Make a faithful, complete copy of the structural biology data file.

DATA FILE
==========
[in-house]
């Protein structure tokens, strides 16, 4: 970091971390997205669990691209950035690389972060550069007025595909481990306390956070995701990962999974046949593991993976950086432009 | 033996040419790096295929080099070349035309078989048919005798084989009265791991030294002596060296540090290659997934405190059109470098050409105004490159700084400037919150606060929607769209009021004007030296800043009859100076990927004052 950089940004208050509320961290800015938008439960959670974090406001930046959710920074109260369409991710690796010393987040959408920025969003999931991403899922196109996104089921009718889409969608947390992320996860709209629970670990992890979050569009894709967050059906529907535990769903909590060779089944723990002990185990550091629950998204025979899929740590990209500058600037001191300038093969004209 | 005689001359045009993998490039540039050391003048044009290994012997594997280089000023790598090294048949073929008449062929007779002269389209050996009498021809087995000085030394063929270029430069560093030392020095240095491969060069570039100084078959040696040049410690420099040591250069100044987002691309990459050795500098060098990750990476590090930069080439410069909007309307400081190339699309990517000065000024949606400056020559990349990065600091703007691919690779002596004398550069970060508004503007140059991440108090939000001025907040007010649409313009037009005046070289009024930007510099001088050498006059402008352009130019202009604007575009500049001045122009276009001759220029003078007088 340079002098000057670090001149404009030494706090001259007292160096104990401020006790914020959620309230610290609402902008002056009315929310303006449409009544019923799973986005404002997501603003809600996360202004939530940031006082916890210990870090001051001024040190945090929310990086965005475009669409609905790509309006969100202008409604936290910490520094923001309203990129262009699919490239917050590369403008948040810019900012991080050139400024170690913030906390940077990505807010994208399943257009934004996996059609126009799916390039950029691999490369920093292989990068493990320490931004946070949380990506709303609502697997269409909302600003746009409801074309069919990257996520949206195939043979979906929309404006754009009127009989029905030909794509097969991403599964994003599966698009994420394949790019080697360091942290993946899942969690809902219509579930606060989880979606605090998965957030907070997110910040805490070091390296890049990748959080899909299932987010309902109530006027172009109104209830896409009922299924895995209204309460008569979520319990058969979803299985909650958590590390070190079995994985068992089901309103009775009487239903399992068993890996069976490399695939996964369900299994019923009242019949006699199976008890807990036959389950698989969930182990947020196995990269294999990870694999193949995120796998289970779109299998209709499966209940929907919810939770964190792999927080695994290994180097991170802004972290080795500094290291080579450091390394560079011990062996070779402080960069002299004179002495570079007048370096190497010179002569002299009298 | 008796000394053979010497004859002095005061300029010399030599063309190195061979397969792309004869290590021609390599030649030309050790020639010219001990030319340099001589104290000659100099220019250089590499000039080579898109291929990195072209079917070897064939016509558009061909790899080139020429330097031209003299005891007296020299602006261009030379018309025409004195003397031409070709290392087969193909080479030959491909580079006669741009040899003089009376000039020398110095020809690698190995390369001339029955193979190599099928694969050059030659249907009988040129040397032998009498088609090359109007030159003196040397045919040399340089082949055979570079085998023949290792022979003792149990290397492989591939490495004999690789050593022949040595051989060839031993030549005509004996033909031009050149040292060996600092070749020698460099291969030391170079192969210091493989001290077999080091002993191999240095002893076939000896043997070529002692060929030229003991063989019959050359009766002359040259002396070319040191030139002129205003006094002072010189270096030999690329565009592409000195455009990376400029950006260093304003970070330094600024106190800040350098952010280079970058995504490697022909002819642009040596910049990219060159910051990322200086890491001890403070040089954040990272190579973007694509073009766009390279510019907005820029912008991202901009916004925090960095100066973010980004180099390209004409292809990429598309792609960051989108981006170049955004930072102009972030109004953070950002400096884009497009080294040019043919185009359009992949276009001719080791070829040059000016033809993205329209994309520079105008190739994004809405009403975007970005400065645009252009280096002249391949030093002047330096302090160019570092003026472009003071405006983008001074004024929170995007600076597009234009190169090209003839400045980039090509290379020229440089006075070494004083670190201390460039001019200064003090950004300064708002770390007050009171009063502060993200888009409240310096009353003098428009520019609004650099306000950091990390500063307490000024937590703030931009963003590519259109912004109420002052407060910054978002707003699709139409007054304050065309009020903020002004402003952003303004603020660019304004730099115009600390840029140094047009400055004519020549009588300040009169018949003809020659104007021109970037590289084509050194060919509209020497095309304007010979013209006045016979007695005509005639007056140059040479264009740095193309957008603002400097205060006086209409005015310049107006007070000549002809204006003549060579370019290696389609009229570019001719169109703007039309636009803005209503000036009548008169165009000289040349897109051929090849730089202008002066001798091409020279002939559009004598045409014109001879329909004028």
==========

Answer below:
[in-house]
């Protein structure tokens, strides 16, 4: 970091971390997205669990691209950035690389972060550069007025595909481990306390956070995701990962999974046949593991993976950086432009 | 033996040419790096295929080099070349035309078989048919005798084989009265791991030294002596060296540090290659997934405190059109470098050409105004490159700084400037919150606060929607769209009021004007030296800043009859100076990927004052 950089940004208050509320961290800015938008439960959670974090406001930046959710920074109260369409991710690796010393987040959408920025969003999931991403899922196109996104089921009718889409969608947390992320996860709209629970670990992890979050569009894709967050059906529907535990769903909590060779089944723990002990185990550091629950998204025979899929740590990209500058600037001191300038093969004209 | 005689001359045009993998490039540039050391003048044009290994012997594997280089000023790598090294048949073929008449062929007779002269389209050996009498021809087995000085030394063929270029430069560093030392020095240095491969060069570039100084078959040696040049410690420099040591250069100044987002691309990459050795500098060098990750990476590090930069080439410069909007309307400081190339699309990517000065000024949606400056020559990349990065600091703007691919690779002596004398550069970060508004503007140059991440108090939000001025907040007010649409313009037009005046070289009024930007510099001088050498006059402008352009130019202009604007575009500049001045122009276009001759220029003078007088 340079002098000057670090001149404009030494706090001259007292160096104990401020006790914020959620309230610290609402902008002056009315929310303006449409009544019923799973986005404002997501603003809600996360202004939530940031006082916890210990870090001051001024040190945090929310990086965005475009669409609905790509309006969100202008409604936290910490520094923001309203990129262009699919490239917050590369403008948040810019900012991080050139400024170690913030906390940077990505807010994208399943257009934004996996059609126009799916390039950029691999490369920093292989990068493990320490931004946070949380990506709303609502697997269409909302600003746009409801074309069919990257996520949206195939043979979906929309404006754009009127009989029905030909794509097969991403599964994003599966698009994420394949790019080697360091942290993946899942969690809902219509579930606060989880979606605090998965957030907070997110910040805490070091390296890049990748959080899909299932987010309902109530006027172009109104209830896409009922299924895995209204309460008569979520319990058969979803299985909650958590590390070190079995994985068992089901309103009775009487239903399992068993890996069976490399695939996964369900299994019923009242019949006699199976008890807990036959389950698989969930182990947020196995990269294999990870694999193949995120796998289970779109299998209709499966209940929907919810939770964190792999927080695994290994180097991170802004972290080795500094290291080579450091390394560079011990062996070779402080960069002299004179002495570079007048370096190497010179002569002299009298 | 008796000394053979010497004859002095005061300029010399030599063309190195061979397969792309004869290590021609390599030649030309050790020639010219001990030319340099001589104290000659100099220019250089590499000039080579898109291929990195072209079917070897064939016509558009061909790899080139020429330097031209003299005891007296020299602006261009030379018309025409004195003397031409070709290392087969193909080479030959491909580079006669741009040899003089009376000039020398110095020809690698190995390369001339029955193979190599099928694969050059030659249907009988040129040397032998009498088609090359109007030159003196040397045919040399340089082949055979570079085998023949290792022979003792149990290397492989591939490495004999690789050593022949040595051989060839031993030549005509004996033909031009050149040292060996600092070749020698460099291969030391170079192969210091493989001290077999080091002993191999240095002893076939000896043997070529002692060929030229003991063989019959050359009766002359040259002396070319040191030139002129205003006094002072010189270096030999690329565009592409000195455009990376400029950006260093304003970070330094600024106190800040350098952010280079970058995504490697022909002819642009040596910049990219060159910051990322200086890491001890403070040089954040990272190579973007694509073009766009390279510019907005820029912008991202901009916004925090960095100066973010980004180099390209004409292809990429598309792609960051989108981006170049955004930072102009972030109004953070950002400096884009497009080294040019043919185009359009992949276009001719080791070829040059000016033809993205329209994309520079105008190739994004809405009403975007970005400065645009252009280096002249391949030093002047330096302090160019570092003026472009003071405006983008001074004024929170995007600076597009234009190169090209003839400045980039090509290379020229440089006075070494004083670190201390460039001019200064003090950004300064708002770390007050009171009063502060993200888009409240310096009353003098428009520019609004650099306000950091990390500063307490000024937590703030931009963003590519259109912004109420002052407060910054978002707003699709139409007054304050065309009020903020002004402003952003303004603020660019304004730099115009600390840029140094047009400055004519020549009588300040009169018949003809020659104007021109970037590289084509050194060919509209020497095309304007010979013209006045016979007695005509005639007056140059040479264009740095193309957008603002400097205060006086209409005015310049107006007070000549002809204006003549060579370019290696389609009229570019001719169109703007039309636009803005209503000036009548008169165009000289040349897109051929090849730089202008002066001798091409020279002939559009004598045409014109001879329909004028």